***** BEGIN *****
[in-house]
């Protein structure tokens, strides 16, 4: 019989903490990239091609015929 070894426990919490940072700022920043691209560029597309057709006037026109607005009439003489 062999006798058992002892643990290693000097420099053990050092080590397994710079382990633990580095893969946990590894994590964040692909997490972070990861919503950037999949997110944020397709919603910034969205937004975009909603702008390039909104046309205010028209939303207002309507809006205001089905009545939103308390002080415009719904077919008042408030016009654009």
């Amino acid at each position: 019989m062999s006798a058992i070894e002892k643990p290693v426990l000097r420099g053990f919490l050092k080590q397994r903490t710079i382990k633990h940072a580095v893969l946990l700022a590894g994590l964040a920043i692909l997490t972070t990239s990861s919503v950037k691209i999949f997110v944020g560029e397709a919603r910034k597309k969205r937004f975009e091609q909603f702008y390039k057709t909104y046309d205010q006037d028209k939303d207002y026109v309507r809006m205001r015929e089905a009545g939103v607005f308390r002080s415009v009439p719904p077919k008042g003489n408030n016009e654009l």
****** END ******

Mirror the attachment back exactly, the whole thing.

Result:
[in-house]
């Protein structure tokens, strides 16, 4: 019989903490990239091609015929 070894426990919490940072700022920043691209560029597309057709006037026109607005009439003489 062999006798058992002892643990290693000097420099053990050092080590397994710079382990633990580095893969946990590894994590964040692909997490972070990861919503950037999949997110944020397709919603910034969205937004975009909603702008390039909104046309205010028209939303207002309507809006205001089905009545939103308390002080415009719904077919008042408030016009654009």
């Amino acid at each position: 019989m062999s006798a058992i070894e002892k643990p290693v426990l000097r420099g053990f919490l050092k080590q397994r903490t710079i382990k633990h940072a580095v893969l946990l700022a590894g994590l964040a920043i692909l997490t972070t990239s990861s919503v950037k691209i999949f997110v944020g560029e397709a919603r910034k597309k969205r937004f975009e091609q909603f702008y390039k057709t909104y046309d205010q006037d028209k939303d207002y026109v309507r809006m205001r015929e089905a009545g939103v607005f308390r002080s415009v009439p719904p077919k008042g003489n408030n016009e654009l």